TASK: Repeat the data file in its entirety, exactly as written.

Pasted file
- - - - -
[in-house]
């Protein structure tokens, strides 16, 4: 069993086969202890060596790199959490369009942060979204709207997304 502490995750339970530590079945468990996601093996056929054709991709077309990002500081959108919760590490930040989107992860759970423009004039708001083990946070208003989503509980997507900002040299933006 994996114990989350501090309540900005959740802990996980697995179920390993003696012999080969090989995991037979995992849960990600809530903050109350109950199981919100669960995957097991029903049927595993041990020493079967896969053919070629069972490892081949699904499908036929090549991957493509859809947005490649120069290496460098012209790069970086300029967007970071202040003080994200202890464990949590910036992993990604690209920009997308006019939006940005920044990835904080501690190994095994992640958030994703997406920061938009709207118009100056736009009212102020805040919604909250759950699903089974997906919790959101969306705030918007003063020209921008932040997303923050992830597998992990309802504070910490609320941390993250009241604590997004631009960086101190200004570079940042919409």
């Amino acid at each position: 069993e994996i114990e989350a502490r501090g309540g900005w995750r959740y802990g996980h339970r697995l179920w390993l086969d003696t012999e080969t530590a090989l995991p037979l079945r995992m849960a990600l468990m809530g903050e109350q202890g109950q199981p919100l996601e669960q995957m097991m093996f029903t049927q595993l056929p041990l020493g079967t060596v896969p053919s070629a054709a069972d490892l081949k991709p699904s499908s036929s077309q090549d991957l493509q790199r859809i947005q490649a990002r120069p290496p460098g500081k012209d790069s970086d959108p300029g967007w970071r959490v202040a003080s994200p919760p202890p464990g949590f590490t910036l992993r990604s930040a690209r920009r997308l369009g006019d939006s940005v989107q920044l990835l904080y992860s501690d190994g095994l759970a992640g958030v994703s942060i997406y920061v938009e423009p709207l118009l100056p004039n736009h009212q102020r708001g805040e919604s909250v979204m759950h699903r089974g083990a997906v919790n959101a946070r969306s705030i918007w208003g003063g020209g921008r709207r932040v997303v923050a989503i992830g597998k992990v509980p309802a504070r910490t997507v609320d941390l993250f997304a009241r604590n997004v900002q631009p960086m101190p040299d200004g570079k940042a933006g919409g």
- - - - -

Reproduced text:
[in-house]
């Protein structure tokens, strides 16, 4: 069993086969202890060596790199959490369009942060979204709207997304 502490995750339970530590079945468990996601093996056929054709991709077309990002500081959108919760590490930040989107992860759970423009004039708001083990946070208003989503509980997507900002040299933006 994996114990989350501090309540900005959740802990996980697995179920390993003696012999080969090989995991037979995992849960990600809530903050109350109950199981919100669960995957097991029903049927595993041990020493079967896969053919070629069972490892081949699904499908036929090549991957493509859809947005490649120069290496460098012209790069970086300029967007970071202040003080994200202890464990949590910036992993990604690209920009997308006019939006940005920044990835904080501690190994095994992640958030994703997406920061938009709207118009100056736009009212102020805040919604909250759950699903089974997906919790959101969306705030918007003063020209921008932040997303923050992830597998992990309802504070910490609320941390993250009241604590997004631009960086101190200004570079940042919409």
């Amino acid at each position: 069993e994996i114990e989350a502490r501090g309540g900005w995750r959740y802990g996980h339970r697995l179920w390993l086969d003696t012999e080969t530590a090989l995991p037979l079945r995992m849960a990600l468990m809530g903050e109350q202890g109950q199981p919100l996601e669960q995957m097991m093996f029903t049927q595993l056929p041990l020493g079967t060596v896969p053919s070629a054709a069972d490892l081949k991709p699904s499908s036929s077309q090549d991957l493509q790199r859809i947005q490649a990002r120069p290496p460098g500081k012209d790069s970086d959108p300029g967007w970071r959490v202040a003080s994200p919760p202890p464990g949590f590490t910036l992993r990604s930040a690209r920009r997308l369009g006019d939006s940005v989107q920044l990835l904080y992860s501690d190994g095994l759970a992640g958030v994703s942060i997406y920061v938009e423009p709207l118009l100056p004039n736009h009212q102020r708001g805040e919604s909250v979204m759950h699903r089974g083990a997906v919790n959101a946070r969306s705030i918007w208003g003063g020209g921008r709207r932040v997303v923050a989503i992830g597998k992990v509980p309802a504070r910490t997507v609320d941390l993250f997304a009241r604590n997004v900002q631009p960086m101190p040299d200004g570079k940042a933006g919409g």